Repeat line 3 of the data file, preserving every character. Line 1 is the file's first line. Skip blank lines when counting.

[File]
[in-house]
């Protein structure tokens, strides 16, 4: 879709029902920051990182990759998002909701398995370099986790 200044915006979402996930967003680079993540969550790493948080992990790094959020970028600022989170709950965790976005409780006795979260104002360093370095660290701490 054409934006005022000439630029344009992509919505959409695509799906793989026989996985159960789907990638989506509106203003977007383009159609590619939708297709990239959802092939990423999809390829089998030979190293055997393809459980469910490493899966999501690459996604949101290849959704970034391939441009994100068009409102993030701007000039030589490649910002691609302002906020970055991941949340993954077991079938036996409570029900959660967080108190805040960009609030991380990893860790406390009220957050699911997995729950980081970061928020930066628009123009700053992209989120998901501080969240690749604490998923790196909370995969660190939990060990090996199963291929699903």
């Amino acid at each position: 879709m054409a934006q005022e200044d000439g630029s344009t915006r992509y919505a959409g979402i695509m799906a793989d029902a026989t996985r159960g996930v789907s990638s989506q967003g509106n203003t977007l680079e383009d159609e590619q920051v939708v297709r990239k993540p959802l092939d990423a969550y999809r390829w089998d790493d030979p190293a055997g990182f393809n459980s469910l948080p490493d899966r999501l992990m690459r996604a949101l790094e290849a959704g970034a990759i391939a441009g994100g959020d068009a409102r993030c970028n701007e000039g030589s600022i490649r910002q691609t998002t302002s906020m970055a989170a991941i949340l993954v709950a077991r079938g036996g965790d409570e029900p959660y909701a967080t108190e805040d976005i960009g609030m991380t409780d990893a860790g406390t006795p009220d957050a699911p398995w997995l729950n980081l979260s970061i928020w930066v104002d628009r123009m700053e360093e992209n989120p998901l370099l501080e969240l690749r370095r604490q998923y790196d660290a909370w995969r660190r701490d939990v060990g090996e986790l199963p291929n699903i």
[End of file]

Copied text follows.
């Amino acid at each position: 879709m054409a934006q005022e200044d000439g630029s344009t915006r992509y919505a959409g979402i695509m799906a793989d029902a026989t996985r159960g996930v789907s990638s989506q967003g509106n203003t977007l680079e383009d159609e590619q920051v939708v297709r990239k993540p959802l092939d990423a969550y999809r390829w089998d790493d030979p190293a055997g990182f393809n459980s469910l948080p490493d899966r999501l992990m690459r996604a949101l790094e290849a959704g970034a990759i391939a441009g994100g959020d068009a409102r993030c970028n701007e000039g030589s600022i490649r910002q691609t998002t302002s906020m970055a989170a991941i949340l993954v709950a077991r079938g036996g965790d409570e029900p959660y909701a967080t108190e805040d976005i960009g609030m991380t409780d990893a860790g406390t006795p009220d957050a699911p398995w997995l729950n980081l979260s970061i928020w930066v104002d628009r123009m700053e360093e992209n989120p998901l370099l501080e969240l690749r370095r604490q998923y790196d660290a909370w995969r660190r701490d939990v060990g090996e986790l199963p291929n699903i």